Water mining is the process of extracting valuable water from a sewerage network by treating raw sewage to high standards. A range of commercially viable water mining treatment technologies are now available to treat sewage to specified water quality targets. Most of these technologies have minimal plant footprint requirements, making them suitable for decentralised operations. This paper discusses a hybrid water mining system that includes chemically assisted fine solids separation followed by a biological treatment process. Results from the first proof testing of this water mining system in Sydney, Australia are presented. The results confirm the suitability of the hybrid system for producing high-quality water for non-potable reuse.
Chanan, AP, Kandasamy, JK & Simmons, B 2009, 'Benefits of Local Government and University Research Alliances', Institution of Civil Engineers. Proceedings. Municip..., vol. 162, no. ME2, pp. 111-116.View/Download from: Publisher's site
Local government plays an integral role in the Australian economy with a cumulative annual expenditure of over Aus$20 billion representing around 2% of Australian GDP. Local government authorities employ around 1-3% of the Australian workforce and provide a wide range of services and infrastructure. There is a general lack of appreciation among council staff of the value of collaboration with universities and vice versa. However, staff at Kogarah Municipal Council, having been involved in partnership projects with universities, strongly value the benefits of such collaborations. Councils can provide a `one-stopshop for applied research and its application for a range of disciplines from science and technology to arts and policy studies.
Chanan, AP, Kandasamy, JK, Vigneswaran, S & Sharma, D 2009, 'A gradualist approach to address Australia's urban water challenge', Desalination, vol. 249, no. 3, pp. 1012-1016.View/Download from: UTS OPUS or Publisher's site
There is growing consensus worldwide against the conventional centralised approach to water management, and a âsoft pathâ for water management has emerged as a sustainable alternative. A âsoft pathâ for water management emphasizes the optimization of end-use efficiency, small-scaled management systems, incorporates fit-for-purpose water use, and recommends the use of diverse, locally appropriate and commonly decentralised infrastructures. However, large-scale desalination plants are currently being built for almost all metropolitan centres in Australia to ensure water supply security. Unlike âsoft pathâ for water management, large-scale desalination plants embody the traditional urban water supply approach. In spite of knowledge and values relating to the water cycle having shifted towards âsoft pathâ, the old organisational framework is believed to be hindering its adoption. Perhaps, therefore major water utilities in recent times have opted for the ideologically easier option of large-scale desalination conforming to the existing framework, instead of choosing a âsoft pathâ for water management with potential for decentralised management. This paper critically reviews the urban water management direction in metropolitan Australia and puts forward a âgradualist approachâ. It incorporates a comprehensive non-potable water reuse program necessary to build the familiarity and trust in water reuse, as a first step before introducing the idea of potable reuse.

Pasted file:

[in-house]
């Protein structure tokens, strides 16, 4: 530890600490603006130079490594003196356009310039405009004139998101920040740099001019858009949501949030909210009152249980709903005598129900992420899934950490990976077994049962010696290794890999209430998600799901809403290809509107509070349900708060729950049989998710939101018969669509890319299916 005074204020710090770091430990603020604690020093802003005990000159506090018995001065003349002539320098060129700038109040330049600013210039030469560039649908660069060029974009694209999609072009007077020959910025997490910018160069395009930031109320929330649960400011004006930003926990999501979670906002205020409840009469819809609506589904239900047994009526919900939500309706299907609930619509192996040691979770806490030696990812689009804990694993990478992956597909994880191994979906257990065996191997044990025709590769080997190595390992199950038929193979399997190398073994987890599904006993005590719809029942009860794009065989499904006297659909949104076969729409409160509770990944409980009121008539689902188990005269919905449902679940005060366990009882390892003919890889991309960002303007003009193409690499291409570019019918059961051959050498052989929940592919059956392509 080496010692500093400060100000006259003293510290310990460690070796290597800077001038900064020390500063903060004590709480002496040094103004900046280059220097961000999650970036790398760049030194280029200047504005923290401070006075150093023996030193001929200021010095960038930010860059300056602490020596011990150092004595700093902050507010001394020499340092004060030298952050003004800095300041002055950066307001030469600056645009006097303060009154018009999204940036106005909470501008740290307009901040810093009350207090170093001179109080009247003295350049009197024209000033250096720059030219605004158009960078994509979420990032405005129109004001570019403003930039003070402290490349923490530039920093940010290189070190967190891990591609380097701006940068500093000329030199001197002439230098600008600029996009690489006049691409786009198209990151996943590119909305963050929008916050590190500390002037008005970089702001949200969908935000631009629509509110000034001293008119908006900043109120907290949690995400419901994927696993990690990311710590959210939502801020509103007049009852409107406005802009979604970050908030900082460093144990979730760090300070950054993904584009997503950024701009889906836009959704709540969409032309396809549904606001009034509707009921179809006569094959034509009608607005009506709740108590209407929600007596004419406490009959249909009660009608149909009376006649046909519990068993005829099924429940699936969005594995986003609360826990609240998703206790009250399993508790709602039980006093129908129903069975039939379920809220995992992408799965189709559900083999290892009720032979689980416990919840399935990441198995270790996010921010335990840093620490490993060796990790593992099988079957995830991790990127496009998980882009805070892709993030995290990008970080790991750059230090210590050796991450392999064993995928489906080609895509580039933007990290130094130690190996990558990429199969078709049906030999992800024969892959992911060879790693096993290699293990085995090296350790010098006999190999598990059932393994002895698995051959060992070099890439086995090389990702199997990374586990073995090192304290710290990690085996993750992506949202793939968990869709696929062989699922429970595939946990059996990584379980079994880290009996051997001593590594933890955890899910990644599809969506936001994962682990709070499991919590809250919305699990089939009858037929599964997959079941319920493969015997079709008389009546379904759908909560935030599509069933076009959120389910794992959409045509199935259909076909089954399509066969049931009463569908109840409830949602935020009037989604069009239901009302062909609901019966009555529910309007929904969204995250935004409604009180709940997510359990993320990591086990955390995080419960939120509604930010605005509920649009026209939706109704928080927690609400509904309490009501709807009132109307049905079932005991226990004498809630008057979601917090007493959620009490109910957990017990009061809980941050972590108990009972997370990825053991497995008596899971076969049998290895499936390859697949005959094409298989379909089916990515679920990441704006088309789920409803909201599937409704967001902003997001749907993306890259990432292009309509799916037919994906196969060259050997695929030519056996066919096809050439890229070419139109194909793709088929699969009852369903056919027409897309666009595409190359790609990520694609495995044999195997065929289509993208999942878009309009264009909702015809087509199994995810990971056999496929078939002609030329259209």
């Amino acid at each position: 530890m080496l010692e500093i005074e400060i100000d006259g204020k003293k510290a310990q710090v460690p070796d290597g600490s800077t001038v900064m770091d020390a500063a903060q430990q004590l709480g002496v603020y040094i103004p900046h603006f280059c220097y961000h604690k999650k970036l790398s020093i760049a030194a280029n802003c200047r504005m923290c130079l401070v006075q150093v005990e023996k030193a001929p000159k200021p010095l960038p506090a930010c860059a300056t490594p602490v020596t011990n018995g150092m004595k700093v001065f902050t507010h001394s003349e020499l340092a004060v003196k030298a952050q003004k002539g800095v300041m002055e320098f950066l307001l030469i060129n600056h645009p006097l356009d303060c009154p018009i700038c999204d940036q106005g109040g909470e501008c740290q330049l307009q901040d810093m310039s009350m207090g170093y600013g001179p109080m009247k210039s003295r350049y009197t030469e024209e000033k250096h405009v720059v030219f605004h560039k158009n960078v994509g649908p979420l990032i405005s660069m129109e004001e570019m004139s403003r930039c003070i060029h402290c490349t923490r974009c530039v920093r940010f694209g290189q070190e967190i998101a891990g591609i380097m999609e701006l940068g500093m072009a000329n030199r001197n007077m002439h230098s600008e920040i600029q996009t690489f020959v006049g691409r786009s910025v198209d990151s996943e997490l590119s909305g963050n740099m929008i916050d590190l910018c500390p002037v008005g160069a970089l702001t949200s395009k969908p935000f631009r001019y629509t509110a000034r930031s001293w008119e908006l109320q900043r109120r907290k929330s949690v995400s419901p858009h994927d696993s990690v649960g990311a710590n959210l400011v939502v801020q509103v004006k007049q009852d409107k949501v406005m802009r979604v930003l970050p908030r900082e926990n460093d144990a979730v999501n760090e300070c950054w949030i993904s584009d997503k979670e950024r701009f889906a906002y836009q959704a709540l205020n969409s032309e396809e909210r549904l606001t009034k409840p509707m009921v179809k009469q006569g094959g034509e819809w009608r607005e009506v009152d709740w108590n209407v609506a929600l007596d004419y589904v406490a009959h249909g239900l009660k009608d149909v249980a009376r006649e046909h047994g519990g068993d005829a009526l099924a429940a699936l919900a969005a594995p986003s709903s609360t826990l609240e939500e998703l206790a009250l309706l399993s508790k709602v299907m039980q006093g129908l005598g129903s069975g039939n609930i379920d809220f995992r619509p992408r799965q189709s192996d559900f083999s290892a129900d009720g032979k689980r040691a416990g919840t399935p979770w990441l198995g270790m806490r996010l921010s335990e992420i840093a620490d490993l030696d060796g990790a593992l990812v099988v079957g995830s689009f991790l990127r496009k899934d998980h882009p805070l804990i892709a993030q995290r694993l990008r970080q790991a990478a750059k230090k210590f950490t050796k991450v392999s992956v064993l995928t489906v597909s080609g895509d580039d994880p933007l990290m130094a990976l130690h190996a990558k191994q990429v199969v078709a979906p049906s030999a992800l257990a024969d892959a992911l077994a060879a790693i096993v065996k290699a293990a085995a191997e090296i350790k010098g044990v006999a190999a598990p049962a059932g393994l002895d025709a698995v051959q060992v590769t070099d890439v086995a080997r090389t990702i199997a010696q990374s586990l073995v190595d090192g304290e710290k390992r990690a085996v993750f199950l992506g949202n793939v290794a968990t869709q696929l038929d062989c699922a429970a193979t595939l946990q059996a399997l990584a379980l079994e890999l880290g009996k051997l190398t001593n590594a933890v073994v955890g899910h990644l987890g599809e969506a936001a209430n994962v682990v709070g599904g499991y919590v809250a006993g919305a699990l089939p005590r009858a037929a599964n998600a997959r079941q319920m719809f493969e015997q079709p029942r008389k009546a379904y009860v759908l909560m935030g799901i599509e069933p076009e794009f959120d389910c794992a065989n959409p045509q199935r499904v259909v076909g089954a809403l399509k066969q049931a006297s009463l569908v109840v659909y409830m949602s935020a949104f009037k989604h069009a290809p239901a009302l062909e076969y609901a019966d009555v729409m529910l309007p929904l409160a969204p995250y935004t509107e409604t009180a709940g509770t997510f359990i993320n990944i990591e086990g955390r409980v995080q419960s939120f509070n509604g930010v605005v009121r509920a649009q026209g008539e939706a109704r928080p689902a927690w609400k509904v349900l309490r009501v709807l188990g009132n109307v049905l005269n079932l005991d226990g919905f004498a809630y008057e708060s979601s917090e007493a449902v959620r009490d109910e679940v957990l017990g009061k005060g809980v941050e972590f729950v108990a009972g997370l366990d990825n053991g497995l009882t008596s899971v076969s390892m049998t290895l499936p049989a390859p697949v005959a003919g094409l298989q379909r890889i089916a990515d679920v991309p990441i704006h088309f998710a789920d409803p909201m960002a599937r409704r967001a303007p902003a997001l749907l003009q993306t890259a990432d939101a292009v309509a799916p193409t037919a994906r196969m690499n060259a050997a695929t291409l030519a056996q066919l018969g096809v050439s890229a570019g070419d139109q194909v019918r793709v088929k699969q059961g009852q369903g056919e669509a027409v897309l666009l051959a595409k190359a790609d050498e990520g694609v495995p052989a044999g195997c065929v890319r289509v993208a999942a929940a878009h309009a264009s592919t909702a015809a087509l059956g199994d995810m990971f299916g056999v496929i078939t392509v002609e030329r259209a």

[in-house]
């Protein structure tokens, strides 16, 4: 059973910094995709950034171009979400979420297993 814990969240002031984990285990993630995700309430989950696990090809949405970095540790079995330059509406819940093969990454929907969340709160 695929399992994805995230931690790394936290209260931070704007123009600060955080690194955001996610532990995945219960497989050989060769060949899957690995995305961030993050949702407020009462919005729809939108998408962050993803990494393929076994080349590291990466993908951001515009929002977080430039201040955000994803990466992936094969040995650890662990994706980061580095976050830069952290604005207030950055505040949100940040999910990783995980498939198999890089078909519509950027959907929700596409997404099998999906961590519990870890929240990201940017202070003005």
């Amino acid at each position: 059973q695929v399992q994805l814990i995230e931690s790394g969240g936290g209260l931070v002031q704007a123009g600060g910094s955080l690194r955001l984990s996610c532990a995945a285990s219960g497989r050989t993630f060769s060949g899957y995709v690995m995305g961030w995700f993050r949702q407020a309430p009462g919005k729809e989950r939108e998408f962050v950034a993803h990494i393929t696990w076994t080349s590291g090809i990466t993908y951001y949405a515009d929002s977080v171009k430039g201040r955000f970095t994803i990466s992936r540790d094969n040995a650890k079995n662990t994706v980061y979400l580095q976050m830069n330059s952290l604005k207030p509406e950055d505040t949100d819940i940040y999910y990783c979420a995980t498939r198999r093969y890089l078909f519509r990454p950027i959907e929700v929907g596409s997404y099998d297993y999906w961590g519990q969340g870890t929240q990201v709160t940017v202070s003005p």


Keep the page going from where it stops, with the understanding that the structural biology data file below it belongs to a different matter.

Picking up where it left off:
Kannapiran, A, Chanan, AP, Singh, G, Tambosis, P, Jeyakumaran, JM & Kandasamy, JK 2008, 'Strategic asset management planning of stormwater drainage systems', Water Practice & Technology, vol. 3, no. 3, pp. 1-8.View/Download from: UTS OPUS or Publisher's site
Management of the urban water cycle in an integrated manner is an essential task to protect, restore and enhance in a sustainable manner. Strategic asset management planing is being developed as local government authorities face many challenges associated with managing the urban water cycle system. Statistical or conventional mathematical modelling approach has been found not practical for assessment of deteriorating infrastructures. Alternatively, application of fuzzy-based models is found more suitable as it links engineering judgment, experience and scarce field data of the deteriorating assets. In this study, a representative network of buried stormwater system's data is drawn and a pipe condition index is derived by linking the field data and reasoning using fuzzy approach. The inferred results are found to be useful and relevant for asset maintenance and future development programs.